Heidelberg Catechism, Lord’s Day 1, Q1:
Q. What is your only comfort in life and in death?
A. That I am not my own, but belong – body and soul, in life and in death – to my faithful savior Jesus Christ. He has fully paid for all my sins with his precious blood, and has set me free from the tyranny of the devil. He also watches over me in such a way that not a hair can fall from my head without the will of my Father in heaven: in fact, all things must work together for my salvation. Because I belong to Him, Christ, by his Holy Spirit, assures me of eternal life and makes me wholeheartedly willing and ready from now on to live for him.
In this post we will be examining two passages of Scripture, in order to find out what they can teach us about the “precious blood” of our “faithful savior Jesus Christ”. The first passage is found in I Peter:
I Peter 1:17-19
“And if you call on the Father, who without partiality judges according to each one’s work, conduct yourselves throughout the time of your stay here in fear; knowing that you were not redeemed with corruptible things, like silver or gold, from your aimless conduct received by tradition from your fathers, but with the precious blood of Christ, as of a lamb without blemish and without spot.”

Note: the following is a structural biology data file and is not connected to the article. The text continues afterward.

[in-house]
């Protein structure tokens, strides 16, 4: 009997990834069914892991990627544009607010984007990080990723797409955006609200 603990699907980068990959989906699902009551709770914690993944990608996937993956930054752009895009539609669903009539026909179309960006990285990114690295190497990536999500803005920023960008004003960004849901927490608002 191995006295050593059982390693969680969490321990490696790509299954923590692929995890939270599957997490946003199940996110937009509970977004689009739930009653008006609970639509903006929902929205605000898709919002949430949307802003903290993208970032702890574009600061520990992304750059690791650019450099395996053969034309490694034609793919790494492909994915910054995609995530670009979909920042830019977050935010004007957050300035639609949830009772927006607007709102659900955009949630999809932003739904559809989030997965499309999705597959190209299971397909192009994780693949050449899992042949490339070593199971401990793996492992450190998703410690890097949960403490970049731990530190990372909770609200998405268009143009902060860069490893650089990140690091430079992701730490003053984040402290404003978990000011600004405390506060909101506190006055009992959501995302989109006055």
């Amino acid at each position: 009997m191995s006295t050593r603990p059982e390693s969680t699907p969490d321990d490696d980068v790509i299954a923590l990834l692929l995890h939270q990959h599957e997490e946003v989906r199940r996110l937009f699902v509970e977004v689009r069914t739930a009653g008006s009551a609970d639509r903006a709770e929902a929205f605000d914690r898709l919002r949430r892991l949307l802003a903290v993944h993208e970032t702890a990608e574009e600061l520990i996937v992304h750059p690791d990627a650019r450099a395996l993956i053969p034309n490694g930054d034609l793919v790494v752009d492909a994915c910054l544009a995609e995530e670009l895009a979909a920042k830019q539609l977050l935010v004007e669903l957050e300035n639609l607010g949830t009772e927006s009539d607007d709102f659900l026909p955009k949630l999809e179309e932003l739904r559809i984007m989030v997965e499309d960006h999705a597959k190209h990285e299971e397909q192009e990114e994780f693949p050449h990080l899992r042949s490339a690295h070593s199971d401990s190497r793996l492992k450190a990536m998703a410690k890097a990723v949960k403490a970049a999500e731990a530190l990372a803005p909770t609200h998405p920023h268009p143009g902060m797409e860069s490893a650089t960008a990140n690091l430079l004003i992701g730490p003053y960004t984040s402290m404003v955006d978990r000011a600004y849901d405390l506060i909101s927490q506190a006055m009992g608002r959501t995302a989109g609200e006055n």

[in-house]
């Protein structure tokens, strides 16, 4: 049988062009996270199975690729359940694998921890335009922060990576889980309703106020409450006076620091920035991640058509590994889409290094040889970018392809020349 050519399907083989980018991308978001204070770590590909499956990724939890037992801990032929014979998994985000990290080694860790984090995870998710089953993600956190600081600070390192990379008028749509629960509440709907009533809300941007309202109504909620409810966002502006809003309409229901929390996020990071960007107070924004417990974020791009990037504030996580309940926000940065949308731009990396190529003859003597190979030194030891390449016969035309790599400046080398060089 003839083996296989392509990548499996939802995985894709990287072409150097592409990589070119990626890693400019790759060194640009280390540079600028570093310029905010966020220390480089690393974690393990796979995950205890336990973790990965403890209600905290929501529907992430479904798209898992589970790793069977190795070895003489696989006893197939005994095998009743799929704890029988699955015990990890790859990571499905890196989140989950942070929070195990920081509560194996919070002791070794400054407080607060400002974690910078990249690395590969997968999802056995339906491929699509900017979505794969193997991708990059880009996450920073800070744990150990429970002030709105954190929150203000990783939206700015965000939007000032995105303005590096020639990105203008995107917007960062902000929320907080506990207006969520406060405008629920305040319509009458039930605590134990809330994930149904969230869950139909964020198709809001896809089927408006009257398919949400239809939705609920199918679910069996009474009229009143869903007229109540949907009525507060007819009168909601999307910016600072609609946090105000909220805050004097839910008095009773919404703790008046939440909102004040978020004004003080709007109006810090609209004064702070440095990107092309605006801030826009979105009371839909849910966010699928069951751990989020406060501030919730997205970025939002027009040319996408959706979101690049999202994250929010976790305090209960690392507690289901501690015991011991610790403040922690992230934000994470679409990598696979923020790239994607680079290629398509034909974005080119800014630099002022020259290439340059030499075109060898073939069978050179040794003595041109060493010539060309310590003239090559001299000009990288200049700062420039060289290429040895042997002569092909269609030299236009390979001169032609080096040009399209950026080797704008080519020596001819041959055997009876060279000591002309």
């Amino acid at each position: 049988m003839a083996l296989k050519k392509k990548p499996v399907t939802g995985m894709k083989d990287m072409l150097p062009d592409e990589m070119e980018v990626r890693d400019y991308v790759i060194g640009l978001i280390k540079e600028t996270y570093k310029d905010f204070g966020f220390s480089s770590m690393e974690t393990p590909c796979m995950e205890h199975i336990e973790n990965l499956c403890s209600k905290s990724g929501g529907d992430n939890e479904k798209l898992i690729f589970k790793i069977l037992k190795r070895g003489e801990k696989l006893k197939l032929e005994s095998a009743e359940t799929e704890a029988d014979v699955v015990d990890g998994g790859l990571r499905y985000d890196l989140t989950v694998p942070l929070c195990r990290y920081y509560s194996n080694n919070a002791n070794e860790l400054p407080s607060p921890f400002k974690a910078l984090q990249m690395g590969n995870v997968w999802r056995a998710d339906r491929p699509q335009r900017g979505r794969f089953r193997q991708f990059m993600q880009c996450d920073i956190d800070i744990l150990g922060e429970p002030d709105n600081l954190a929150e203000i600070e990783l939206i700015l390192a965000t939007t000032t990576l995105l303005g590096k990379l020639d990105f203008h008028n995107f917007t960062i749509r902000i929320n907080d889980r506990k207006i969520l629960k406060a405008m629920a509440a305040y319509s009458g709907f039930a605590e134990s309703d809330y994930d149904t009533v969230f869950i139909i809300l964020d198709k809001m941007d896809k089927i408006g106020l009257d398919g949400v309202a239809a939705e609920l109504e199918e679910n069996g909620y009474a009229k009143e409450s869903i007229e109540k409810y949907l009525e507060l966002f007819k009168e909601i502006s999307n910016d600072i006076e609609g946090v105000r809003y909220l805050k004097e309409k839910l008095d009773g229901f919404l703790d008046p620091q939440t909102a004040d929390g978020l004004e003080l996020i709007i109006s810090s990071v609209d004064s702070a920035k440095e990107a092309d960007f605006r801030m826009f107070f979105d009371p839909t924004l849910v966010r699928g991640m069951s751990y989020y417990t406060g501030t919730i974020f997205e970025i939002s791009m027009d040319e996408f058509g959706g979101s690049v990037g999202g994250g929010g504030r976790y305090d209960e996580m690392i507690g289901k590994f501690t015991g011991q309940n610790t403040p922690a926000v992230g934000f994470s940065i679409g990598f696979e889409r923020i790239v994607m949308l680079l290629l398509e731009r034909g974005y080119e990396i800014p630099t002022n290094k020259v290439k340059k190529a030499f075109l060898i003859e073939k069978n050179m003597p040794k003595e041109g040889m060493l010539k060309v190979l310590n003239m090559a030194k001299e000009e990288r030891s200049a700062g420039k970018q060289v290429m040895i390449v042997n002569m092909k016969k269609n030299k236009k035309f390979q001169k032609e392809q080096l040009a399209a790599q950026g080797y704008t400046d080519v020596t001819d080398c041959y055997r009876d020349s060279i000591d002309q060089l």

Redeemed from Aimless Conduct
In order to fully understand what these passages mean, it will be helpful to first get a bit of background knowledge. Not too long ago, we studied Titus 2:14 and explored the depths of what it means to be redeemed. We saw that the word “redeemed” carries the thought of being bought with a price out of bondage, delivered, and set at liberty. In Titus 2:14, we are said to be redeemed from all lawlessness, that is, sin. Peter, however, writes to his audience that they have been redeemed from their “aimless conduct received by tradition from [their] fathers.”
What is the “aimless conduct” Peter is referring to? Continue Reading